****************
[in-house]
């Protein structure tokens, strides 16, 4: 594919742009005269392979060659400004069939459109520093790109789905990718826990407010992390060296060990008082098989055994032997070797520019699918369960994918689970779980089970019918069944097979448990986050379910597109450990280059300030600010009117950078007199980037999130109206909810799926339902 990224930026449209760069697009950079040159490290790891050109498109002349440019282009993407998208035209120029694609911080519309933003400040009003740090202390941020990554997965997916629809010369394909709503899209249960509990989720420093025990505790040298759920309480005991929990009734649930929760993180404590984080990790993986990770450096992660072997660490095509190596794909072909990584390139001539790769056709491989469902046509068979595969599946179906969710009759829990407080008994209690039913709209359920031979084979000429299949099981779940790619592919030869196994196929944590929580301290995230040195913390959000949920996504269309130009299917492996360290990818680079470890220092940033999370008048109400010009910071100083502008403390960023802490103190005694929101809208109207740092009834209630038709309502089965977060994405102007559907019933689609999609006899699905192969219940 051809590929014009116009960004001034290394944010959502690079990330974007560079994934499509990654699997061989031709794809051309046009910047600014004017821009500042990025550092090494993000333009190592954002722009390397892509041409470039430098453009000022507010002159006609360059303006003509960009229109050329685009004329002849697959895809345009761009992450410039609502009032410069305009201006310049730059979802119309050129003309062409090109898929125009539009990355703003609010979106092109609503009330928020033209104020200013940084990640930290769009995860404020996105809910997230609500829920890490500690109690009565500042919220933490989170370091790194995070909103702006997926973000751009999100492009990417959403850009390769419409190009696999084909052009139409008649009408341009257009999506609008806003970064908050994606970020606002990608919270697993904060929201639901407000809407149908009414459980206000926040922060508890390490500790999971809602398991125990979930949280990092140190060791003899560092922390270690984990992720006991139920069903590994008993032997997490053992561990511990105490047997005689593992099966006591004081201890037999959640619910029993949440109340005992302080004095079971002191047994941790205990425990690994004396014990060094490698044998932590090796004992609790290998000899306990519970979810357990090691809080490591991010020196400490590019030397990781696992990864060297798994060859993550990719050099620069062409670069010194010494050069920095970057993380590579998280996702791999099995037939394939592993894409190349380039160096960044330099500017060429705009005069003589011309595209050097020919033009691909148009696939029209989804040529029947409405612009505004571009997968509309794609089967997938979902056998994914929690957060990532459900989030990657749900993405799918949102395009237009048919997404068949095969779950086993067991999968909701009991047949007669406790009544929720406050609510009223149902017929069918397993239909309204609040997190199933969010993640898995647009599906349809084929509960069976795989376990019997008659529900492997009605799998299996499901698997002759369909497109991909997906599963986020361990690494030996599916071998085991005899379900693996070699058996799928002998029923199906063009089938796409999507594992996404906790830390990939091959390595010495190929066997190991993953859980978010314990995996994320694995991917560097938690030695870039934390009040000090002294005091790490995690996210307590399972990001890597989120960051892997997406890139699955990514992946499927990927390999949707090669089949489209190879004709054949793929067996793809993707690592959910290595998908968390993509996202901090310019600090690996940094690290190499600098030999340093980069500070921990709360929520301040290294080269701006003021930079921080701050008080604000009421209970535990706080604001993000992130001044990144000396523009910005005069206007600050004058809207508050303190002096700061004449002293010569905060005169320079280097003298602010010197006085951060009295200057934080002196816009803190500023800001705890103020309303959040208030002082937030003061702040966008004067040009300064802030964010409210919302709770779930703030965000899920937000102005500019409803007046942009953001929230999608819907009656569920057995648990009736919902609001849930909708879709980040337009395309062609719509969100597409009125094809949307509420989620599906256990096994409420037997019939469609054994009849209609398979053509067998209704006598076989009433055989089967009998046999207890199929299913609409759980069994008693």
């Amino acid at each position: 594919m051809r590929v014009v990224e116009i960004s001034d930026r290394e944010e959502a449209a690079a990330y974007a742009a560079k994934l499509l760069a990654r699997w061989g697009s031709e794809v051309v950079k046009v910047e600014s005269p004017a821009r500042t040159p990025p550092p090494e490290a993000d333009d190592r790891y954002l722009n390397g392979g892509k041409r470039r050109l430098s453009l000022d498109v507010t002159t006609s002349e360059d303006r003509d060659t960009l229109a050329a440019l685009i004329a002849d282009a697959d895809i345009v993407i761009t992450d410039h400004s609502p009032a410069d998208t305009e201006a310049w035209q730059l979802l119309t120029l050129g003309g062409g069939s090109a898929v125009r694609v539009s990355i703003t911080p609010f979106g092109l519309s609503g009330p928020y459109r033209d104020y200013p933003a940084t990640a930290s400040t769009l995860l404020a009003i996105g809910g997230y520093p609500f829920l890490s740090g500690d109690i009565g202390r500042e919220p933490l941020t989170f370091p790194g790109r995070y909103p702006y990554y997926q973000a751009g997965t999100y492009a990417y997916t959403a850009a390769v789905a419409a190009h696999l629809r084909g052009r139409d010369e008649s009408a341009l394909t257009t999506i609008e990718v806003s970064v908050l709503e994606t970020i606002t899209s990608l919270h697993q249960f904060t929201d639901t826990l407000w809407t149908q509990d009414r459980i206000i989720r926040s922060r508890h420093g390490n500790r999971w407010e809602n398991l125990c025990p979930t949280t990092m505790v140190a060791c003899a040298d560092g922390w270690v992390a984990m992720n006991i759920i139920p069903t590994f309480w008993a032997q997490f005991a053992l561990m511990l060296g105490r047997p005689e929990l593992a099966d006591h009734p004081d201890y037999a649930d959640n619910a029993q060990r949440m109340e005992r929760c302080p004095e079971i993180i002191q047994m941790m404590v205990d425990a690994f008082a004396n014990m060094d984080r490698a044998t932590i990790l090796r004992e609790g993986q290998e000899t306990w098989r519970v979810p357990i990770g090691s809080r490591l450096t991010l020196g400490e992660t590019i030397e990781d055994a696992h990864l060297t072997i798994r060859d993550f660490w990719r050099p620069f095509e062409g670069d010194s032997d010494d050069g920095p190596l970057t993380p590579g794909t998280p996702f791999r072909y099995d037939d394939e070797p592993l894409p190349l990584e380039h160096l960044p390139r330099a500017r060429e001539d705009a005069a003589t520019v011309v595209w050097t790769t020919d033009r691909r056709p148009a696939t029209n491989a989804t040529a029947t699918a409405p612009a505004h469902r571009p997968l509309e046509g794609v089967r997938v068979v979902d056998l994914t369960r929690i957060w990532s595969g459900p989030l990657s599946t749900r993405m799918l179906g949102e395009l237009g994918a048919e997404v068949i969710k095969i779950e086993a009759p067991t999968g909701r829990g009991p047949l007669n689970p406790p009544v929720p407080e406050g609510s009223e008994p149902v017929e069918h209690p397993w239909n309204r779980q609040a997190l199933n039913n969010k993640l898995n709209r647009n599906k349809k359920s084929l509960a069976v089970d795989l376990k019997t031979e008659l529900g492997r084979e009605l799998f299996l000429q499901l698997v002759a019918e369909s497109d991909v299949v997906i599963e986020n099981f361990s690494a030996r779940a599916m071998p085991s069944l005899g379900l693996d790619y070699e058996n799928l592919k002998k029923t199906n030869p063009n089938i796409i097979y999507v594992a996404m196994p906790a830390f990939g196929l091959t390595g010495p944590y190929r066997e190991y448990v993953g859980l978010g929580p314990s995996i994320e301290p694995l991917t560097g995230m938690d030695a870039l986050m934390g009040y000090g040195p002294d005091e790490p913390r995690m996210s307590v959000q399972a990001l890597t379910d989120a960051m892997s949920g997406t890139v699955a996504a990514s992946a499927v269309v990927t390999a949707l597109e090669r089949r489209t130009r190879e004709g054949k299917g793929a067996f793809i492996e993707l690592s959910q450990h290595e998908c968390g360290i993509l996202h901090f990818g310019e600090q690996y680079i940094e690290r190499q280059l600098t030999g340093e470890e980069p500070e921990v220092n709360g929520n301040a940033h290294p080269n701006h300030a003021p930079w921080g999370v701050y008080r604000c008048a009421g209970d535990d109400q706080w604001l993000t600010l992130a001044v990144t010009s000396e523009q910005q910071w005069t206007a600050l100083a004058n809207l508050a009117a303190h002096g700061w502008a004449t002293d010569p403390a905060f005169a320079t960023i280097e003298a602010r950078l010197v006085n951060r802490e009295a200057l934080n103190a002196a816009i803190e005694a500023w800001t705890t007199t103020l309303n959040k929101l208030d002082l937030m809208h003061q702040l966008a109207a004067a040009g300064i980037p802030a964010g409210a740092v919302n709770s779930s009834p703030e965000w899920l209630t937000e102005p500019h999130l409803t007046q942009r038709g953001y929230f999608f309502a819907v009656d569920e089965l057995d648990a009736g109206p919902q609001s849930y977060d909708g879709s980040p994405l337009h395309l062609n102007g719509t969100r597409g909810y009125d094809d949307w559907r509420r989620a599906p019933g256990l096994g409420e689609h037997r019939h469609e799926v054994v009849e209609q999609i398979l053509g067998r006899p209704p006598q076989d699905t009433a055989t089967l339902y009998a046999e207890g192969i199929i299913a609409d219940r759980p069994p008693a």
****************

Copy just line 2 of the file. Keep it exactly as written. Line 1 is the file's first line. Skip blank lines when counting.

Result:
């Protein structure tokens, strides 16, 4: 594919742009005269392979060659400004069939459109520093790109789905990718826990407010992390060296060990008082098989055994032997070797520019699918369960994918689970779980089970019918069944097979448990986050379910597109450990280059300030600010009117950078007199980037999130109206909810799926339902 990224930026449209760069697009950079040159490290790891050109498109002349440019282009993407998208035209120029694609911080519309933003400040009003740090202390941020990554997965997916629809010369394909709503899209249960509990989720420093025990505790040298759920309480005991929990009734649930929760993180404590984080990790993986990770450096992660072997660490095509190596794909072909990584390139001539790769056709491989469902046509068979595969599946179906969710009759829990407080008994209690039913709209359920031979084979000429299949099981779940790619592919030869196994196929944590929580301290995230040195913390959000949920996504269309130009299917492996360290990818680079470890220092940033999370008048109400010009910071100083502008403390960023802490103190005694929101809208109207740092009834209630038709309502089965977060994405102007559907019933689609999609006899699905192969219940 051809590929014009116009960004001034290394944010959502690079990330974007560079994934499509990654699997061989031709794809051309046009910047600014004017821009500042990025550092090494993000333009190592954002722009390397892509041409470039430098453009000022507010002159006609360059303006003509960009229109050329685009004329002849697959895809345009761009992450410039609502009032410069305009201006310049730059979802119309050129003309062409090109898929125009539009990355703003609010979106092109609503009330928020033209104020200013940084990640930290769009995860404020996105809910997230609500829920890490500690109690009565500042919220933490989170370091790194995070909103702006997926973000751009999100492009990417959403850009390769419409190009696999084909052009139409008649009408341009257009999506609008806003970064908050994606970020606002990608919270697993904060929201639901407000809407149908009414459980206000926040922060508890390490500790999971809602398991125990979930949280990092140190060791003899560092922390270690984990992720006991139920069903590994008993032997997490053992561990511990105490047997005689593992099966006591004081201890037999959640619910029993949440109340005992302080004095079971002191047994941790205990425990690994004396014990060094490698044998932590090796004992609790290998000899306990519970979810357990090691809080490591991010020196400490590019030397990781696992990864060297798994060859993550990719050099620069062409670069010194010494050069920095970057993380590579998280996702791999099995037939394939592993894409190349380039160096960044330099500017060429705009005069003589011309595209050097020919033009691909148009696939029209989804040529029947409405612009505004571009997968509309794609089967997938979902056998994914929690957060990532459900989030990657749900993405799918949102395009237009048919997404068949095969779950086993067991999968909701009991047949007669406790009544929720406050609510009223149902017929069918397993239909309204609040997190199933969010993640898995647009599906349809084929509960069976795989376990019997008659529900492997009605799998299996499901698997002759369909497109991909997906599963986020361990690494030996599916071998085991005899379900693996070699058996799928002998029923199906063009089938796409999507594992996404906790830390990939091959390595010495190929066997190991993953859980978010314990995996994320694995991917560097938690030695870039934390009040000090002294005091790490995690996210307590399972990001890597989120960051892997997406890139699955990514992946499927990927390999949707090669089949489209190879004709054949793929067996793809993707690592959910290595998908968390993509996202901090310019600090690996940094690290190499600098030999340093980069500070921990709360929520301040290294080269701006003021930079921080701050008080604000009421209970535990706080604001993000992130001044990144000396523009910005005069206007600050004058809207508050303190002096700061004449002293010569905060005169320079280097003298602010010197006085951060009295200057934080002196816009803190500023800001705890103020309303959040208030002082937030003061702040966008004067040009300064802030964010409210919302709770779930703030965000899920937000102005500019409803007046942009953001929230999608819907009656569920057995648990009736919902609001849930909708879709980040337009395309062609719509969100597409009125094809949307509420989620599906256990096994409420037997019939469609054994009849209609398979053509067998209704006598076989009433055989089967009998046999207890199929299913609409759980069994008693």